Not neglecting generosity, but adding to it, we move to the practice of patience. This we’ve discussed in more detail under the heading of anger management in several recent posts, but I will summarize, as it is so important for all of us. The key is early recognition. This requires mindfulness, looking inward observing our current inner state of mind – thoughts, feelings, emotions, mood, bodily sensations, etc. Get familiar with your early anger signs – irritability, frustration, fast heart rate, fast breathing, withdrawing or becoming aggressive, etc. When looking inward if you notice any of these, go into anger management mode. Apply the imagination of the shattered crystal ball, or the dissolving cloud, or the “stick.” For more on these see my last few posts. Or think the other person in the anger dance is not happy – maybe harsh words with a lover; financial insecurity; or health concerns. All of this helps keep us cool, calm, and collected without suppressing anger.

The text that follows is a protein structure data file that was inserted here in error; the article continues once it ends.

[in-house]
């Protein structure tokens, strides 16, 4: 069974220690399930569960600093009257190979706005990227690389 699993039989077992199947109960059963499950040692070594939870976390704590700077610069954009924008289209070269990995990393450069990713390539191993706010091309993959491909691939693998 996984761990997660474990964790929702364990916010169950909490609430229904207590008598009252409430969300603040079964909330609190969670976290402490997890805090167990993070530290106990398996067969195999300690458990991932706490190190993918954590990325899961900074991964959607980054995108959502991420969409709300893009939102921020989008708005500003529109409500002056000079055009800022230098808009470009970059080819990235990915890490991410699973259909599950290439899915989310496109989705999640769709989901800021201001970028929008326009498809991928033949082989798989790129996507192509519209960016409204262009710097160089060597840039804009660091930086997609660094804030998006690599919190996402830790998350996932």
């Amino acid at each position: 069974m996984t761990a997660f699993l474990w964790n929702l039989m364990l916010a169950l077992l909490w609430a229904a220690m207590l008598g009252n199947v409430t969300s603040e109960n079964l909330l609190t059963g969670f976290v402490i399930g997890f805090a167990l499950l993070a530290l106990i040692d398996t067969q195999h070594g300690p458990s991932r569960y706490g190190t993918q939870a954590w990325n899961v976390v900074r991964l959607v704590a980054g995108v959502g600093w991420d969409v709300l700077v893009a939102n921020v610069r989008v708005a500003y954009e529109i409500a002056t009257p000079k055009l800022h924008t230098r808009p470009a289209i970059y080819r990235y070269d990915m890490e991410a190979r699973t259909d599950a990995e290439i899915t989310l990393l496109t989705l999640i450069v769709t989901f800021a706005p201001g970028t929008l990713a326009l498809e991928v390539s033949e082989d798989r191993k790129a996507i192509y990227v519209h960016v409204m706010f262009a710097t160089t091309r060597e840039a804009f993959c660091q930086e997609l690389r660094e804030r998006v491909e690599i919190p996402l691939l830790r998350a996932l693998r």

Often at the root of anger is fear. Gandhi thought this to be true, that fear is our worst enemy. They often go together – fear, uncertainty, doubt, discomfort, irritation, and then anger. How can […]
Let’s review anger management as this is our pillar for cultivating compassion. Patience and tolerance are cultivated through transforming anger. Tolerance can easily flourish into love and compassion. Anger management does not mean suppressing our […]